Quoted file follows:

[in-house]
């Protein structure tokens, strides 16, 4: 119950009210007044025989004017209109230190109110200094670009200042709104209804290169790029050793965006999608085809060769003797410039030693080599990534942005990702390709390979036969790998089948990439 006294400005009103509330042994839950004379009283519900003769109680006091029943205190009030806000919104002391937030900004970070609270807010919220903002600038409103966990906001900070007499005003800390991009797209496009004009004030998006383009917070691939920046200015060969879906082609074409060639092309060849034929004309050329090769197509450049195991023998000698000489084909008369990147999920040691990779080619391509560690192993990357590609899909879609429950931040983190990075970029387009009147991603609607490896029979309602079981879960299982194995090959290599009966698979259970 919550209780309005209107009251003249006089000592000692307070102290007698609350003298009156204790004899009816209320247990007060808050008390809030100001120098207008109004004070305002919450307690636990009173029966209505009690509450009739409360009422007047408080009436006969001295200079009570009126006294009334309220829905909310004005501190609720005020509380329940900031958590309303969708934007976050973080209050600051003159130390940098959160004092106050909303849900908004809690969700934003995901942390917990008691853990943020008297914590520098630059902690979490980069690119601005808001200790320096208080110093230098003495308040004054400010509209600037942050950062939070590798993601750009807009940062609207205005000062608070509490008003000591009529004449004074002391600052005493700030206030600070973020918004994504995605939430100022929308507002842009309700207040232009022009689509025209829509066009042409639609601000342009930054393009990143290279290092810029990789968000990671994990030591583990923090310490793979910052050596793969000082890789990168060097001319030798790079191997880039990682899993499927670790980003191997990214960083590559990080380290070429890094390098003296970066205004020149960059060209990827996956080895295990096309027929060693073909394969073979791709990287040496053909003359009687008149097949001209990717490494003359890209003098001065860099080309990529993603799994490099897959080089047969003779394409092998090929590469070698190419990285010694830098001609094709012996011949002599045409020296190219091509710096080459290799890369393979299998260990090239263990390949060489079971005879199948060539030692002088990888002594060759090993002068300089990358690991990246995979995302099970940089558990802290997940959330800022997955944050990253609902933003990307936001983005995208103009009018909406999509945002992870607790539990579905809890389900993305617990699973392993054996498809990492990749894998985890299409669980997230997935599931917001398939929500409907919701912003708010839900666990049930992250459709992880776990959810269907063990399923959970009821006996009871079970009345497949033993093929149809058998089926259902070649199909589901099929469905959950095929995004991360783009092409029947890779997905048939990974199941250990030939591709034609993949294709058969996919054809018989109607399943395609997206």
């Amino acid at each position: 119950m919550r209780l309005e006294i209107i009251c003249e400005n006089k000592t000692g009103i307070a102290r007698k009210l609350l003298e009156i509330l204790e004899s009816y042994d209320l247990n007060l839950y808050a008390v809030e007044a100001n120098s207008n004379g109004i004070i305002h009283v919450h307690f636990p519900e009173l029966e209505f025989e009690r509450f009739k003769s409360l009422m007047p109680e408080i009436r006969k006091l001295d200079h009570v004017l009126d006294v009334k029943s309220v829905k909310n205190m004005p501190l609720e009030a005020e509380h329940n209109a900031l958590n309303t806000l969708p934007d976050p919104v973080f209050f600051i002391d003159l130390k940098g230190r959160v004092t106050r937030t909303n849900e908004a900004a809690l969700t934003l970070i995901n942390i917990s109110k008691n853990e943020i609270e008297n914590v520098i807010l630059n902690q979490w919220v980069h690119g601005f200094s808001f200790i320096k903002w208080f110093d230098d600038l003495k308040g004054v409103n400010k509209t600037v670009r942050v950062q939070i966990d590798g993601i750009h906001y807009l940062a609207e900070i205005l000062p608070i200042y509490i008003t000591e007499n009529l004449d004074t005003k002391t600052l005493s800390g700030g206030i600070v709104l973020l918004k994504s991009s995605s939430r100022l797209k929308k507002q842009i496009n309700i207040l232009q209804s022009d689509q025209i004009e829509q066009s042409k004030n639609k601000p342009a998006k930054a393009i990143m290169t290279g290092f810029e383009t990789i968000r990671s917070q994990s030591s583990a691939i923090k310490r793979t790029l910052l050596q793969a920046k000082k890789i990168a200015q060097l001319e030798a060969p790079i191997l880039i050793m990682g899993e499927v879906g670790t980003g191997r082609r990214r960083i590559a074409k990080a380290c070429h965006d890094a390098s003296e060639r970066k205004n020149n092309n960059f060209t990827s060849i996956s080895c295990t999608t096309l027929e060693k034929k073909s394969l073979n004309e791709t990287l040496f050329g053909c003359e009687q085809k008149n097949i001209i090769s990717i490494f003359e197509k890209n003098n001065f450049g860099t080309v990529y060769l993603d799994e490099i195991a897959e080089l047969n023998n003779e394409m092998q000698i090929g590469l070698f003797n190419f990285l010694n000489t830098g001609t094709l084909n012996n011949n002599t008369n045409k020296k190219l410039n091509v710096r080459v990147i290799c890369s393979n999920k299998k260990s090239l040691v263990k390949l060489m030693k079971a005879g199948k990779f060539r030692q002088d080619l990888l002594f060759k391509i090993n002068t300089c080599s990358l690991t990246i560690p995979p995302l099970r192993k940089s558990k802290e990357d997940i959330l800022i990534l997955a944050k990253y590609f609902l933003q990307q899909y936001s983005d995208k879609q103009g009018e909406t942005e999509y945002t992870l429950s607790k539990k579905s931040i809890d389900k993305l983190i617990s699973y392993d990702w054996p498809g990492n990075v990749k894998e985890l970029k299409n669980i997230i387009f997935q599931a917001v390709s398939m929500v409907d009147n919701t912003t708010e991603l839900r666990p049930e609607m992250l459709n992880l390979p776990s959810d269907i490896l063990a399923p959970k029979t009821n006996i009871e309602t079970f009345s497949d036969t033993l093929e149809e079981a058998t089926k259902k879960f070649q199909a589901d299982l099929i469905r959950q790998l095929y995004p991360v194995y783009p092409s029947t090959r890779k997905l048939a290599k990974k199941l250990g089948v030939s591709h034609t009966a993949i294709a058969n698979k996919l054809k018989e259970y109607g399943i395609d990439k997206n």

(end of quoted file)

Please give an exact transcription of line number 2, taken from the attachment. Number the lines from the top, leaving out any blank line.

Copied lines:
């Protein structure tokens, strides 16, 4: 119950009210007044025989004017209109230190109110200094670009200042709104209804290169790029050793965006999608085809060769003797410039030693080599990534942005990702390709390979036969790998089948990439 006294400005009103509330042994839950004379009283519900003769109680006091029943205190009030806000919104002391937030900004970070609270807010919220903002600038409103966990906001900070007499005003800390991009797209496009004009004030998006383009917070691939920046200015060969879906082609074409060639092309060849034929004309050329090769197509450049195991023998000698000489084909008369990147999920040691990779080619391509560690192993990357590609899909879609429950931040983190990075970029387009009147991603609607490896029979309602079981879960299982194995090959290599009966698979259970 919550209780309005209107009251003249006089000592000692307070102290007698609350003298009156204790004899009816209320247990007060808050008390809030100001120098207008109004004070305002919450307690636990009173029966209505009690509450009739409360009422007047408080009436006969001295200079009570009126006294009334309220829905909310004005501190609720005020509380329940900031958590309303969708934007976050973080209050600051003159130390940098959160004092106050909303849900908004809690969700934003995901942390917990008691853990943020008297914590520098630059902690979490980069690119601005808001200790320096208080110093230098003495308040004054400010509209600037942050950062939070590798993601750009807009940062609207205005000062608070509490008003000591009529004449004074002391600052005493700030206030600070973020918004994504995605939430100022929308507002842009309700207040232009022009689509025209829509066009042409639609601000342009930054393009990143290279290092810029990789968000990671994990030591583990923090310490793979910052050596793969000082890789990168060097001319030798790079191997880039990682899993499927670790980003191997990214960083590559990080380290070429890094390098003296970066205004020149960059060209990827996956080895295990096309027929060693073909394969073979791709990287040496053909003359009687008149097949001209990717490494003359890209003098001065860099080309990529993603799994490099897959080089047969003779394409092998090929590469070698190419990285010694830098001609094709012996011949002599045409020296190219091509710096080459290799890369393979299998260990090239263990390949060489079971005879199948060539030692002088990888002594060759090993002068300089990358690991990246995979995302099970940089558990802290997940959330800022997955944050990253609902933003990307936001983005995208103009009018909406999509945002992870607790539990579905809890389900993305617990699973392993054996498809990492990749894998985890299409669980997230997935599931917001398939929500409907919701912003708010839900666990049930992250459709992880776990959810269907063990399923959970009821006996009871079970009345497949033993093929149809058998089926259902070649199909589901099929469905959950095929995004991360783009092409029947890779997905048939990974199941250990030939591709034609993949294709058969996919054809018989109607399943395609997206």